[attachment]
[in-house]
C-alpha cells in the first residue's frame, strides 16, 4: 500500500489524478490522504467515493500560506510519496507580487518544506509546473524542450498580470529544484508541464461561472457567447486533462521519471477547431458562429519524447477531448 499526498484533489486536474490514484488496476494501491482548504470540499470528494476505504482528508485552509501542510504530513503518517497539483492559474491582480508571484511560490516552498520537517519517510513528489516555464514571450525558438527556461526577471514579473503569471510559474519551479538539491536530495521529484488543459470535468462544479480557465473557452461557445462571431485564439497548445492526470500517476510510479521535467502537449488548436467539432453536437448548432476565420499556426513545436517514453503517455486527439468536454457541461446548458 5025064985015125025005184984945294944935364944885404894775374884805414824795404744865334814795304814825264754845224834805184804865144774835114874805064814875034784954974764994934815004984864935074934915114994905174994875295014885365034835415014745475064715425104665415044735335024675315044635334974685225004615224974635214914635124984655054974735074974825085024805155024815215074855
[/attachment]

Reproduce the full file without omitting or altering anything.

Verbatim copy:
[in-house]
C-alpha cells in the first residue's frame, strides 16, 4: 500500500489524478490522504467515493500560506510519496507580487518544506509546473524542450498580470529544484508541464461561472457567447486533462521519471477547431458562429519524447477531448 499526498484533489486536474490514484488496476494501491482548504470540499470528494476505504482528508485552509501542510504530513503518517497539483492559474491582480508571484511560490516552498520537517519517510513528489516555464514571450525558438527556461526577471514579473503569471510559474519551479538539491536530495521529484488543459470535468462544479480557465473557452461557445462571431485564439497548445492526470500517476510510479521535467502537449488548436467539432453536437448548432476565420499556426513545436517514453503517455486527439468536454457541461446548458 5025064985015125025005184984945294944935364944885404894775374884805414824795404744865334814795304814825264754845224834805184804865144774835114874805064814875034784954974764994934815004984864935074934915114994905174994875295014885365034835415014745475064715425104665415044735335024675315044635334974685225004615224974635214914635124984655054974735074974825085024805155024815215074855